by Miriam Longobardi
When Skip Beitzel began working at Hickory & Tweed as a Horace Greeley High School freshman, he never dreamed he would one day own the store, let alone have the distinction of being named Citizen of the Year by the Armonk Chamber of Commerce. Yet, what started as regular family outfitting excursions (Skip, his parents and brother and sister are all avid skiers) soon led to Skip’s ongoing employment (he worked throughout his high school years, during college breaks and summers). And employment led to a deep and lasting friendship with former Hickory & Tweed owner Jimmy Ross.
After graduating college, Skip worked in the advertising business, living and working in New York City for several years. He had always kept in touch with Ross but was nonetheless completely taken by surprise when the two ran into eachother on vacation. Their chance encounter led to more than casual conversation; as they were catching up, Ross mentioned he was thinking of selling the store and asked if Skip might be interested in its purchase. At the time, Skip thought there was no way that his friend would really sell as he had founded the store and developed the business. He asked Ross’s wife if she thought her husband was really serious and she assured Skip that he was. That conversation sparked his interest, causing Skip to consider all the “what if’s.” Within six months, the transaction was complete! Jimmy Ross moved to Aspen, and Skip (reverse-commuting to Armonk until his apartment lease ended) found himself the proud new owner of the store in which he was practically raised.
Knowing the business he built was going to his long-time employee and friend must have been a source of comfort to Ross upon retiring. Unfortunately, retirement was all-too short-lived. Several years after moving to Aspen, Ross passed away. Skip’s sadness over this loss was still apparent to me when we spoke. “Jimmy taught me absolutely everything I know,” Skip recalls, speaking fondly of his late friend. “It’s still hard to believe he’s no longer with us.” Skip strives to maintain the wonderful traditions and standards of excellence that Ross began noting that the store’s continued thriving success is as much a testament to Ross’s mentorship as it is an ongoing personal and professional satisfaction.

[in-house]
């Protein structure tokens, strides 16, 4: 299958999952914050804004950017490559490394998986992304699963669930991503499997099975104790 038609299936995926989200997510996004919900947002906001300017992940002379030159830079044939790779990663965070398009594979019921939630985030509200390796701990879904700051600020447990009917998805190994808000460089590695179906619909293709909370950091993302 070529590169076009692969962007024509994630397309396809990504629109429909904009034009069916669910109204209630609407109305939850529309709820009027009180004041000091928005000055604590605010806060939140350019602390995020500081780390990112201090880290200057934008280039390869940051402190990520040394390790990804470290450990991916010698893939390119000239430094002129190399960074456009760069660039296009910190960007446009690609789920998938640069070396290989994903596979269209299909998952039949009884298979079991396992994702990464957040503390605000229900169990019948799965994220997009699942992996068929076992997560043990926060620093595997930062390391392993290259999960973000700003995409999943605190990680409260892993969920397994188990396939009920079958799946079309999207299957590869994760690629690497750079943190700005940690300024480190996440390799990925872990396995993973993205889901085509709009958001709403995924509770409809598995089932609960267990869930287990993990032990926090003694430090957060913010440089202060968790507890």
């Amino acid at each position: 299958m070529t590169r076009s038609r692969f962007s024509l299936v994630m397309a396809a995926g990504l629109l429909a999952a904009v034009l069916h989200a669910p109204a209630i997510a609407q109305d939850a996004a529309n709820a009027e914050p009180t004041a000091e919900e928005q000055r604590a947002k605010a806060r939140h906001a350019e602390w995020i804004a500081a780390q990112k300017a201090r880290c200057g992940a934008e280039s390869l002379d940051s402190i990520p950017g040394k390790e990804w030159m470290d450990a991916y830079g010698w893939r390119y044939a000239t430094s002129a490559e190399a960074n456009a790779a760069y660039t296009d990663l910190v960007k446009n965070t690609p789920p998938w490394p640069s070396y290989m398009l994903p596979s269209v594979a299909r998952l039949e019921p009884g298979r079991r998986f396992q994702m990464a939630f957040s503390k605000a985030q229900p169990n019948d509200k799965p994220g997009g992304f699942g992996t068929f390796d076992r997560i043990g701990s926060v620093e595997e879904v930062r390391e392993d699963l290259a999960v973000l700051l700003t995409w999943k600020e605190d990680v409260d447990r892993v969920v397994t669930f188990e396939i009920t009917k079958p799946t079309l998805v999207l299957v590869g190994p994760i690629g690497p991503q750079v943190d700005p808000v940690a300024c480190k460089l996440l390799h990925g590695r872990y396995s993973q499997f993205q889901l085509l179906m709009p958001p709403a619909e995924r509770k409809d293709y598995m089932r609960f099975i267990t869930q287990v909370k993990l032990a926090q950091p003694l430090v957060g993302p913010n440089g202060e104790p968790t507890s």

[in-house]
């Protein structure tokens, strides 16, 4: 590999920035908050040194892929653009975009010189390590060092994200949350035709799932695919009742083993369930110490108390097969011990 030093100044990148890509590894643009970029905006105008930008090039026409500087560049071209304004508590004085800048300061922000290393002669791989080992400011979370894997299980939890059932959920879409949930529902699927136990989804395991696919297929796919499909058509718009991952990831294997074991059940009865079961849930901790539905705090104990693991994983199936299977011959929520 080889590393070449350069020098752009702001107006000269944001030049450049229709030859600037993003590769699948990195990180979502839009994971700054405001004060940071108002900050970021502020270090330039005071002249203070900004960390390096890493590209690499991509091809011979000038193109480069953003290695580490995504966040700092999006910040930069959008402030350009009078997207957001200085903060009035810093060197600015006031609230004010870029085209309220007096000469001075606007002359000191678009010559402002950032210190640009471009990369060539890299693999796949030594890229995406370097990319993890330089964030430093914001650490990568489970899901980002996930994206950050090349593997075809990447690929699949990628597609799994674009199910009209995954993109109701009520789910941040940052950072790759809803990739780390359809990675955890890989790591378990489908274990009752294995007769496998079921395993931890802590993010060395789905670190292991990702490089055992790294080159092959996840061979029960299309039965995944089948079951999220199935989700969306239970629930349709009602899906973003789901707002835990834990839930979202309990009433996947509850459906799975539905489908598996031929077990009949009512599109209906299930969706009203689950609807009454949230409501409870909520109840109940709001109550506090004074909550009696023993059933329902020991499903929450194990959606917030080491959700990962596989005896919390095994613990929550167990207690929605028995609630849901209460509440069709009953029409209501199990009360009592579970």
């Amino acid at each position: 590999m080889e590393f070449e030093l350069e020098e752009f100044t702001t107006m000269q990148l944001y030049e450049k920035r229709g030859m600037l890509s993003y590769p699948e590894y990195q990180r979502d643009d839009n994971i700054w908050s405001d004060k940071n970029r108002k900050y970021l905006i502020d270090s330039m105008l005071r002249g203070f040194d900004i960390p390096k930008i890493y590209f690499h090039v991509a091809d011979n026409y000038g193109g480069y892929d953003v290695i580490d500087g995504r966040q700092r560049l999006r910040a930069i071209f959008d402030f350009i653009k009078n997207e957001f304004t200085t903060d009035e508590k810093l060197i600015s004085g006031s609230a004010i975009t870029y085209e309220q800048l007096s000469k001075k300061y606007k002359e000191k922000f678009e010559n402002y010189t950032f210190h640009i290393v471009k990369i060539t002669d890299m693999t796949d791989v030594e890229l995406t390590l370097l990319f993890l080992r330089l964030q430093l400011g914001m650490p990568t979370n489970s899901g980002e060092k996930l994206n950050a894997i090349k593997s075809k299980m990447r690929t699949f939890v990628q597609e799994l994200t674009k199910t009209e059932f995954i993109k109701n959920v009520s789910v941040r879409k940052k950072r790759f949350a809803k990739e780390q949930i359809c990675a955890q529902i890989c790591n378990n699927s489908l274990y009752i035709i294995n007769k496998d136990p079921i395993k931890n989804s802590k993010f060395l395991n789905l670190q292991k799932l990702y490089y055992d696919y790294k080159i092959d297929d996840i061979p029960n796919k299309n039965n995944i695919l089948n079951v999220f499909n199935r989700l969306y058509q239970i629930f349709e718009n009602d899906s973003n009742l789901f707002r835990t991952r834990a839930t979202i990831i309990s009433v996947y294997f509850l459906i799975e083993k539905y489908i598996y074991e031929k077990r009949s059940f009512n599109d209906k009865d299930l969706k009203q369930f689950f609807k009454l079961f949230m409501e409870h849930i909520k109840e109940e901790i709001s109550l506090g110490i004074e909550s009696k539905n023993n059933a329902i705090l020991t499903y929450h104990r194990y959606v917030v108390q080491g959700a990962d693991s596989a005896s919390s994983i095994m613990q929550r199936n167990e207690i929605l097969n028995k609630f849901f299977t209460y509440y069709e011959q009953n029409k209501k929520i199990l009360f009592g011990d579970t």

Today, 25 years later, Skip and Hickory & Tweed continue to outfit generations of families. Skip’s wife Michaela is the buyer for the store and keeps the merchandise fresh and innovative. Skip and Michaela have three sons and they too are all avid skiers. The older two, Mac and Chase, both in their twenties, work in the city. Their younger son Ryder is in high school. In addition to his children, Skip says he has been blessed with mentoring many local young men and women who have worked for him over the years. Some of his employees have gone on to get married after having met and gotten to know one another in the store. In fact, Skip was recently at a wedding of a former employee who is one of four brothers, all of whom worked at Hickory & Tweed. Having siblings from the same family all coming to work for him is another testament to Skip’s character as a fair and caring employer.
Quality merchandise and outstanding customer service keep a loyal customer base. “In the fall, it is not unusual to have three generations of the same family all shopping here together. Grandparents with their children and grandchildren all share a sport together. Once we even had four generations!” Skip’s commitment to his customers and contribution to the community are well-known amongst the people of Armonk (and well beyond), so it is little wonder that he was recognized by the Armonk Chamber of Commerce with the prestigious Citizen of the Year award. Chamber of Commerce Vice-President Christopher Carthy describes Skip as someone in whom one can place a lot of trust. “Today buying a bike is a really big deal, much more so than years ago. When I went to buy a bike I went straight to Hickory & Tweed. I knew Skip would tell me everything I need to know,” he said. “When I need to bring the bike in for service appointments I know he stands behind what he sells.” Indeed, everyone who walks into his store knows they are in good hands with Skip Beitzel, and that they can look forward to many more years of excellent selection and service.
Miriam Longobardi is a freelance writer, fourth grade teacher and single mother of two daughters living in Westchester. A breast cancer survivor, she volunteers for the American Cancer Society, has completed four marathons and travels the world. Follow her on Twitter@writerMimiLong.